Booker T. and the MGs

Booker T. and the MGs

Booker T. & the MGs

McLemore Avenue (Reissue!)


Cover songs are one of the best examples of imitation being the sincerest form of flattery. Think about it: would many bands start out by practicing others’ songs if they weren’t inspired by them? And would multiplatinum-selling artists risk ridicule by recording another artist’s work if they didn’t love it? Booker T. & the MGs wanted to pay tribute to one of the greatest records of all time: Abbey Road. Frontman, keyboardist, and producer Booker T. Jones was so impressed by “music that was so bold, so different and so creative,” that he felt compelled to cover the entire album. The Beatles delivered their final record in late 1969. Booker T. & the MGs released McLemore Avenue in January 1970.

The initial release of McLemore Avenue (named after the location of the MGs’ label, Stax) featured 13 songs from Abbey Road in three medleys and one regular track. The closing songs of Abbey Road comprise the nearly 16-minute first medley – minus “Her Majesty.” (In addition, McLemore Avenue doesn’t include “Maxwell’s Silver Hammer,” “Oh! Darling,” and “Octopus’ Garden.”) Like virtually all work from the R&B soul quartet, McLemore Avenue is (mostly) an instrumental. The only lyrics occur in the first medley. Booker T. Jones sings the infamous “and in the end/ the love you take/ is equal to/ the love you make” five minutes in, and a repeated “come together” finishes the track. The first medley juxtaposes a positively elevator-Muzak version of “Here Comes the Sun” and a groovy “Come Together.” “Something” is the second separate track in both McLemore Avenue and Abbey Road. The MGs’ version starts faithful to the original and slides into a hand-clapping soul jam, which ultimately serves as the best example of their sound. The third (and most of the fourth) medley presents songs in the same order as Abbey Road. “Because/You Never Give Me Your Money” starts even slower and more somber than the original but quickly builds into a Shaft-esque groove. The last medley continues the organ-based funk of the previous one while staying true to the original songs.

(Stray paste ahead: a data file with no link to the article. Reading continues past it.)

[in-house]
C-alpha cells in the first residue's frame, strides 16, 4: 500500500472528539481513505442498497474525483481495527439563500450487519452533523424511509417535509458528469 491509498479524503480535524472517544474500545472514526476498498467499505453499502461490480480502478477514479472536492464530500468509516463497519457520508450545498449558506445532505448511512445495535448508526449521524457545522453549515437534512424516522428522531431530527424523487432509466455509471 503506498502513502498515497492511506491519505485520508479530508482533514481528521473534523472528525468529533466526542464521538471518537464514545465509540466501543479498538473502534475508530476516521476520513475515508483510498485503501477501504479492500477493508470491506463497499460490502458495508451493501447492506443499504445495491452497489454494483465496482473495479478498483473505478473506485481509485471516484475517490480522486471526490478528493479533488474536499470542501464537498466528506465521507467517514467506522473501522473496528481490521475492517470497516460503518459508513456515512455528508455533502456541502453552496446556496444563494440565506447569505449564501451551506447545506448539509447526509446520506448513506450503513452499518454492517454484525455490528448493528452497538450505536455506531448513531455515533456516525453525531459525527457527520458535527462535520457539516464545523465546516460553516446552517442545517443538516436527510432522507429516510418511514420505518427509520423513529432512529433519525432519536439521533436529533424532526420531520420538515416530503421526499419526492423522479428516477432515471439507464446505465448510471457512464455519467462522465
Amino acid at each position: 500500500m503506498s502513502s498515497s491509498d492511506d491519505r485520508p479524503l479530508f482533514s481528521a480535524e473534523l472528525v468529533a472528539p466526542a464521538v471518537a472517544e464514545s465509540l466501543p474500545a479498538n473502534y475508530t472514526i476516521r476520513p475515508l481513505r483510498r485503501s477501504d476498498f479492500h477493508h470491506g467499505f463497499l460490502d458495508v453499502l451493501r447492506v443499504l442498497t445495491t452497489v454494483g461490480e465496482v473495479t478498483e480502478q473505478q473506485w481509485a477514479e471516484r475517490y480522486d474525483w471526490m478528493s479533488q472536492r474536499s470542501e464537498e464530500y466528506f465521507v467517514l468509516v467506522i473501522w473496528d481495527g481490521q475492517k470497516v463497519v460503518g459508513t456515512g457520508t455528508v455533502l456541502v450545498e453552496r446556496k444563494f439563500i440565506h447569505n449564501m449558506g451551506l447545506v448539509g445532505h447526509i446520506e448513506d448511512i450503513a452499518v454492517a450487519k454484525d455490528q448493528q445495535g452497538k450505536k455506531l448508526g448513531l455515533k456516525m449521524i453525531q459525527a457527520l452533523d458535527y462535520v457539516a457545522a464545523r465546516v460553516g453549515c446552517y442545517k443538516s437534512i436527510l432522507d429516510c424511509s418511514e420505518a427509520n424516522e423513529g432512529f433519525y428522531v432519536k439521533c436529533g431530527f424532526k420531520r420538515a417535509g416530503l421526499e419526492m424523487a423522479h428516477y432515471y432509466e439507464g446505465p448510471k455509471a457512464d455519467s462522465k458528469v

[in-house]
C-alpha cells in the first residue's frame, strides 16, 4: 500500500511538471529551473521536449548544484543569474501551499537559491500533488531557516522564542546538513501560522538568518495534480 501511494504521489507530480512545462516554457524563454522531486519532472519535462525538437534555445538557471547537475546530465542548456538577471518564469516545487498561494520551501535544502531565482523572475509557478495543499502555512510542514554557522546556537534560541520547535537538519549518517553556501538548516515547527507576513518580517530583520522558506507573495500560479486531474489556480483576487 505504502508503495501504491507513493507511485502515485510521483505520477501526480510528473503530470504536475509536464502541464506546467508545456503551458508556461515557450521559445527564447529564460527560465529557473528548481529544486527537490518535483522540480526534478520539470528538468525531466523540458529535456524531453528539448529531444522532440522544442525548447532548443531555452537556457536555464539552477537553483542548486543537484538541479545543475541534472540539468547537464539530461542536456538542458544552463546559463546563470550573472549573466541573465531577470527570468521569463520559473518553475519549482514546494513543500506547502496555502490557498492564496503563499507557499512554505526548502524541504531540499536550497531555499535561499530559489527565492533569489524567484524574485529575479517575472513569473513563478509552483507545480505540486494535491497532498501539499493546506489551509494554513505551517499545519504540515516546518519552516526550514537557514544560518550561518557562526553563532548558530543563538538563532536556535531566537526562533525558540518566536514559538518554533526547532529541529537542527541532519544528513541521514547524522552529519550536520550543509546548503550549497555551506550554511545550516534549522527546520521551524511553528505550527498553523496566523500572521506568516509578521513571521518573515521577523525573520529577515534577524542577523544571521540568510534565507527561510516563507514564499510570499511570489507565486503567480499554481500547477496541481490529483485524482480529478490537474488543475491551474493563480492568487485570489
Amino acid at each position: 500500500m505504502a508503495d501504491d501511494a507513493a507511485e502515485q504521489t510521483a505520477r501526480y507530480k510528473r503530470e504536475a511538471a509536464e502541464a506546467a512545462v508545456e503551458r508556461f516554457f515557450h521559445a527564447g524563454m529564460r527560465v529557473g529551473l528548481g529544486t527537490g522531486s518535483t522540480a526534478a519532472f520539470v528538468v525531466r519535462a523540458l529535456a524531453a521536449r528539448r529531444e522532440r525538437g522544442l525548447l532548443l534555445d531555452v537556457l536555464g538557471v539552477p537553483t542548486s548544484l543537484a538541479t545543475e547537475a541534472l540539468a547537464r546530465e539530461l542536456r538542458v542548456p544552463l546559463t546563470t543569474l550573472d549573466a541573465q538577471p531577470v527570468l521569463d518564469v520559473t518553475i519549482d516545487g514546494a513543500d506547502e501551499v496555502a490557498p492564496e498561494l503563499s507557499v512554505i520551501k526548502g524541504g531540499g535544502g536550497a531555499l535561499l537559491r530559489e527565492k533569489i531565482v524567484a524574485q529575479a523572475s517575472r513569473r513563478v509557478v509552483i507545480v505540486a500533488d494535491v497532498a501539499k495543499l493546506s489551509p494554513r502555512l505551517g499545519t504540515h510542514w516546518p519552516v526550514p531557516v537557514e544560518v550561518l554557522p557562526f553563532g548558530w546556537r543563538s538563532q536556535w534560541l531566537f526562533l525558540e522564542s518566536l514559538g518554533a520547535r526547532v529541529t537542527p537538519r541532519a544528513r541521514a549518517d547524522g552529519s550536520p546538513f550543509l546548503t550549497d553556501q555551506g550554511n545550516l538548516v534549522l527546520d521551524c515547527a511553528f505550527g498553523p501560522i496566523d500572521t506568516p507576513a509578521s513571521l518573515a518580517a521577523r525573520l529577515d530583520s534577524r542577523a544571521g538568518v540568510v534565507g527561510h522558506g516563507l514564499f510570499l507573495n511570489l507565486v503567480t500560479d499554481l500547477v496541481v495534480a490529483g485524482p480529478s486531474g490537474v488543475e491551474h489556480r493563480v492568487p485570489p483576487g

The reissue of McLemore Avenue includes extra goodies in the form of five additional Beatles covers. Two versions of the lesser-known ditty, “You Can’t Do That” bookend the bonus songs. The previously unreleased last track is half as slow and twice as long as the first rollicking “You Can’t Do That.” The middle four songs are Beatles classics. Booker T. & the MGs somehow removed the inherently sad tone of “Eleanor Rigby” and replaced it with wah-wah guitar effects. And “Lady Madonna” has got to be the most funky, booty-shaking song on the entire reissue. It was a good choice to include, just like Booker T. & the MGs’ interpretation of Abbey Road.

Booker T. and the MGs:

Leave a Comment

Your email address will not be published. Required fields are marked with *

Recently on Ink 19...

  • Halloween Nuggets
    Halloween Nuggets

    Halloween Nuggets (Liberation Hall). Review by Charles D.J. Deppner.

  • RoboCop Steelbook
    RoboCop Steelbook

    Computerized police work in 1987? What could possibly go wrong? Carl F. Gauze reviews.

  • Memoria

    Winner of the Jury Prize of the 2021 Cannes Film Festival, Apichatpong Weerasethakul’s Memoria subtly draws viewers into a connective reality shaped by the sounds and images emerging from the unknown. Lily and Generoso share their thoughts on the film, currently touring North America.

  • Say Goodnight, Gracie
    Say Goodnight, Gracie

    Lose a job? Eh, there’s always another one. Review by Carl F. Gauze.

  • New Music Now 007: crêpe girl
    New Music Now 007: crêpe girl

    Episode 007 features new music by Jack White, Snail Mail, and crêpe girl, and 2 sweet Yoko Ono covers from Stephin Merritt and Deerhoof. Stick around for joy!

  • Hot Water Music
    Hot Water Music

    Feel The Void (Equal Vision Records). Review by Charles D.J. Deppner.

  • Watcher

    Chloe Okuna’s new thriller Watcher is an immersive journey into fear. Review by Phil Bailey.

  • From Here
    From Here

    A mass shooting changes the world, but not the people in it.

  • True West
    True West

    Two brothers attempt to get into movies without killing each other. It’s a close call.

  • In The Heights
    In The Heights

    A lottery ticket and a blackout shift a man’s life in the New York Hispanic community.

From the Archives